Acne is the single most common skin condition in the United States, affecting between 40 and 50 million Americans.

Condition and Causes

In normal skin, dead cells rise to the surface of our skin (pores) and our bodies shed them. Acne occurs when pores in our skin become clogged with dead skin cells and sebum (oil that keeps our skin from drying out) that become “trapped” and are unable to shed as they are intended to. Sometimes, bacteria that live on our skin also become stuck inside these clogged pores. Once inside the pore, this bacteria, P. acnes, is able to multiply and replicate quickly, leading to inflammation (redness and swelling) and pimples. These blemishes can occur almost anywhere on the body. However, they are most commonly found on the face, neck, chest, and back.

Breakouts are often associated with hormonal changes, such as puberty, menstruation, pregnancy, and menopause. Other contributing factors can include pore-clogging moisturizers and make-up, genetics, and stress.

The impact of diet on the course of acne has long been controversial. But recent studies show that it can no longer be overlooked. Dairy products and foods with high glycemic indices (foods that our bodies rapidly convert to sugar) both have increasingly convincing links with acne.

Most people who have acne are teenagers or young adults, but the condition can occur at any age. Newborn babies and adults who never suffered from acne as teenagers can both develop pimples.


Today there are a wide variety of treatment options to help control breakouts, including topical medications (treatment that you apply directly to your skin), oral pills (antibiotics, hormone modulators, isotretinoin), and procedural therapies (laser treatment, chemical peels, extractions).

Certain treatments that work wonders for some patients may not perform as well for others. Meeting with a dermatologist for a thorough skin examination and discussion about your personal struggle with acne is essential to determine the safest and most effective treatment plan for you.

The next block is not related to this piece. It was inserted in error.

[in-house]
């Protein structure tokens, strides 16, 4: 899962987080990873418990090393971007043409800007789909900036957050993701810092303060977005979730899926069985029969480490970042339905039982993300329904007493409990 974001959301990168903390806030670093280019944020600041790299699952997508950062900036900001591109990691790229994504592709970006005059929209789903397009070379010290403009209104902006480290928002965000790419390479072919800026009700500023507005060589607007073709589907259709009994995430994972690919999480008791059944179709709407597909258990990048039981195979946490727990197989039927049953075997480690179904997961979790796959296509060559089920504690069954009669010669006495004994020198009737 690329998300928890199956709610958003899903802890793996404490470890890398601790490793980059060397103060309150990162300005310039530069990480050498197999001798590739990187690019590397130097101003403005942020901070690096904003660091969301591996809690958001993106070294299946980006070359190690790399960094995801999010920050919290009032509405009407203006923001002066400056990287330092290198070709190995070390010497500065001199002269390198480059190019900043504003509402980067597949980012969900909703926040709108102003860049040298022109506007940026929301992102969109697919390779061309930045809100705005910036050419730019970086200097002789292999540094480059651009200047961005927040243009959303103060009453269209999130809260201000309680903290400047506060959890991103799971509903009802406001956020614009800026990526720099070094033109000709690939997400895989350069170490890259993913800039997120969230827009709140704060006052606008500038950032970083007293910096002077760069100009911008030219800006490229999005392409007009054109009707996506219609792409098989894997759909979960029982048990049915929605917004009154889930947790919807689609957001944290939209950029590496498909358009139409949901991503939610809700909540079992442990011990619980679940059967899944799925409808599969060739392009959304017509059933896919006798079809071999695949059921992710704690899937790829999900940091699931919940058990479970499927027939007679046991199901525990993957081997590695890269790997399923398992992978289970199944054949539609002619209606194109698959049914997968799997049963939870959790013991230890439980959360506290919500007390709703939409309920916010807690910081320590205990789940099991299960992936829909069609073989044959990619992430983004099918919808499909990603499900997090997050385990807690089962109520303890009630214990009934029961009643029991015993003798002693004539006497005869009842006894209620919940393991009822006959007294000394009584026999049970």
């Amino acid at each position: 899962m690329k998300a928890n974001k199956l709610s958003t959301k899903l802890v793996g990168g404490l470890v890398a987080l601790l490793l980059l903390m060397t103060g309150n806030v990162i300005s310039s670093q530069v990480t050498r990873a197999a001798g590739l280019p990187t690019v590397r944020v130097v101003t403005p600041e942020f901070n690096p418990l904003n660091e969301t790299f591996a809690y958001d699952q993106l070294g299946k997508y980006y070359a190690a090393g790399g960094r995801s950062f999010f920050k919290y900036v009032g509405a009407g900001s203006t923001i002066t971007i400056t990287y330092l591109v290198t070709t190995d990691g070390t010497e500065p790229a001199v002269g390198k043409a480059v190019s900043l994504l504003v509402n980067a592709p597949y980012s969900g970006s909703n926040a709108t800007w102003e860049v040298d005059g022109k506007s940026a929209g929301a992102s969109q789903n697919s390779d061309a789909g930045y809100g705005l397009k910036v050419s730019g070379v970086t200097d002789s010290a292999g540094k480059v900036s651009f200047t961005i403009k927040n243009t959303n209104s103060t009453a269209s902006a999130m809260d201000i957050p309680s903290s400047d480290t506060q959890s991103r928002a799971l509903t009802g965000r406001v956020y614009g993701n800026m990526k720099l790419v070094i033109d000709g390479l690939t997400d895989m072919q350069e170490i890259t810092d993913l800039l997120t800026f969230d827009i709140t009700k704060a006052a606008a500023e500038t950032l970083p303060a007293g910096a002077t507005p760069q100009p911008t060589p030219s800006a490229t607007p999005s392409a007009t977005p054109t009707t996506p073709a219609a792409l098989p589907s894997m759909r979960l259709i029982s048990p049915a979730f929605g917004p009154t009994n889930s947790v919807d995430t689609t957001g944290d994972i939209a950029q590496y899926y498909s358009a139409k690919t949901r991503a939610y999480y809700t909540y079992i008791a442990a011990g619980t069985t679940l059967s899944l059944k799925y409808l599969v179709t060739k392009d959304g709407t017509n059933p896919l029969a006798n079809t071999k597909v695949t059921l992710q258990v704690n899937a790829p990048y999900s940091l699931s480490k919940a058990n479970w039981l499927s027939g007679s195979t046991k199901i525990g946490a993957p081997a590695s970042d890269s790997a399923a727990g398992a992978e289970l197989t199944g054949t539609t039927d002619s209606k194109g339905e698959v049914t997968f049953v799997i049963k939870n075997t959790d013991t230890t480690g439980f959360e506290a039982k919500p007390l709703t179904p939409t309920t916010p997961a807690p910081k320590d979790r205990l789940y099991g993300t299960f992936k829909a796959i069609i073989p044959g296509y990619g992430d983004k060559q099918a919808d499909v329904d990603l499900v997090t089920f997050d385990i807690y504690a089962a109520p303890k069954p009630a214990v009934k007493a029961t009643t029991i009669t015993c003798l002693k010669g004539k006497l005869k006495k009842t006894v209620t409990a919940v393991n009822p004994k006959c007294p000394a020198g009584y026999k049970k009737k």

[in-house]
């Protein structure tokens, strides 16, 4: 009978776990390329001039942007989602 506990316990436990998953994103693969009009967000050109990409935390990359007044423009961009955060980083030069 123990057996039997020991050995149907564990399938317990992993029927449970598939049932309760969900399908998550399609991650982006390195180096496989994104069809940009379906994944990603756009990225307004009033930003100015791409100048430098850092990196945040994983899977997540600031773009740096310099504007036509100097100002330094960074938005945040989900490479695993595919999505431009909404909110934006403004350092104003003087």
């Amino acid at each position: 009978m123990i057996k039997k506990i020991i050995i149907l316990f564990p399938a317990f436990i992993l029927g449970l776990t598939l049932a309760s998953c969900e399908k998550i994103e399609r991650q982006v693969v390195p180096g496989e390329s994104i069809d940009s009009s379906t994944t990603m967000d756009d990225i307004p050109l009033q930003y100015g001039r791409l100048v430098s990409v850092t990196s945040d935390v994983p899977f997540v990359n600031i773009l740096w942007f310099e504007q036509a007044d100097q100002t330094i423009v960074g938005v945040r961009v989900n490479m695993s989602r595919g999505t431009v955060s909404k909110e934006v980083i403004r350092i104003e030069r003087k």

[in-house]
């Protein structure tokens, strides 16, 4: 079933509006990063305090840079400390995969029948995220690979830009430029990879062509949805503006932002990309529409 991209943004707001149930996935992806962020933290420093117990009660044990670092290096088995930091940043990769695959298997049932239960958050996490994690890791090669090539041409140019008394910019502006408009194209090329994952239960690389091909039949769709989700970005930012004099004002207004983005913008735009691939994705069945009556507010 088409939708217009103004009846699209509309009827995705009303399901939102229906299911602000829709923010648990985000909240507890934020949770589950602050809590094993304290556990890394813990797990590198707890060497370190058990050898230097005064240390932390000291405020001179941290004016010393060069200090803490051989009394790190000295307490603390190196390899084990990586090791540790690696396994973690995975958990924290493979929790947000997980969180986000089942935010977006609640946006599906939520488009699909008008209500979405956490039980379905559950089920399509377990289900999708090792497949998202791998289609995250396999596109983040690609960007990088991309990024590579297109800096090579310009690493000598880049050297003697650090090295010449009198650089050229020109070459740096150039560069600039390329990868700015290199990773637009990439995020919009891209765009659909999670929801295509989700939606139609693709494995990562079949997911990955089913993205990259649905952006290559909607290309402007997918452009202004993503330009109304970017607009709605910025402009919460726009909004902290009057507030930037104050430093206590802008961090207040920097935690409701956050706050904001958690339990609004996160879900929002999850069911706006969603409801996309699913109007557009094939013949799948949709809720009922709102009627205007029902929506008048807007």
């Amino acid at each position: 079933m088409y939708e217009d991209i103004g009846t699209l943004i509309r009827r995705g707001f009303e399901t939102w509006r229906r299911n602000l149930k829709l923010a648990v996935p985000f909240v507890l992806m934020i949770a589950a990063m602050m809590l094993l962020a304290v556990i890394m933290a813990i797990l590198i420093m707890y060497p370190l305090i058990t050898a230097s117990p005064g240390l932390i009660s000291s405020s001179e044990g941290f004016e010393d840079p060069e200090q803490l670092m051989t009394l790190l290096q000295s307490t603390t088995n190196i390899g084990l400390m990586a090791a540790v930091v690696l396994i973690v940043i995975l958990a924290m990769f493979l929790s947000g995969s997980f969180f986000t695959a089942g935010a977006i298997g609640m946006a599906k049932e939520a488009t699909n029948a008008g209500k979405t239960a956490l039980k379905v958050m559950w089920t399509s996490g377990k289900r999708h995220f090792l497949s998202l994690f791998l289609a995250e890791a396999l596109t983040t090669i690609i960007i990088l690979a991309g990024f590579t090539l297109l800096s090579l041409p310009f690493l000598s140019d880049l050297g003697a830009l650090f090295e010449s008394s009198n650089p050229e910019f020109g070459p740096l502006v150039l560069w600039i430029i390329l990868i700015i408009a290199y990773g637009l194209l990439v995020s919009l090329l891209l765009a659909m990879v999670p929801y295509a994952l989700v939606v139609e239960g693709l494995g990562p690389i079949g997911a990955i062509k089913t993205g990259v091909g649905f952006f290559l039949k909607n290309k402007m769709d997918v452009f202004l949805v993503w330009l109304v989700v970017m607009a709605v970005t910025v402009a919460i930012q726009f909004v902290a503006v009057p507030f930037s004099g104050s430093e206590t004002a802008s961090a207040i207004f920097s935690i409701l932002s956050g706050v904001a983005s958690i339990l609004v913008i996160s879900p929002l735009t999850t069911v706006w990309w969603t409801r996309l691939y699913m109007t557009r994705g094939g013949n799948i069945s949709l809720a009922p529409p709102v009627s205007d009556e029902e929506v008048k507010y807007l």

Waiting for acne to “run its course” or clear on its own can be frustrating, and can potentially lead to consequences that could otherwise be prevented, like permanent scarring, low self-esteem, anxiety, and depression.

At Central Texas Dermatology, we are passionate about helping our patients. We want to help you achieve clear skin and boost the self-confidence that accompanies it. Whether you’re dealing with existing acne or simply wish to prevent future breakouts, we’re here to help! Contact us to discuss what we can do for you.

Frequently Asked Questions

Pimples are the result of dead skin cells mixing with excess oil (sebum) and clogging your pores. When a pore is blocked, swelling (inflammation) develops, and sometimes, bacteria growing within the pore causes an infection, resulting in a red bump (a typical pimple).

Hormone fluctuation is the most common factor in the development of acne. Teenagers going through puberty experience significant hormonal shifts – especially of testosterone – which causes oil glands to enlarge and produce more sebum. This results in oily skin and acne breakouts.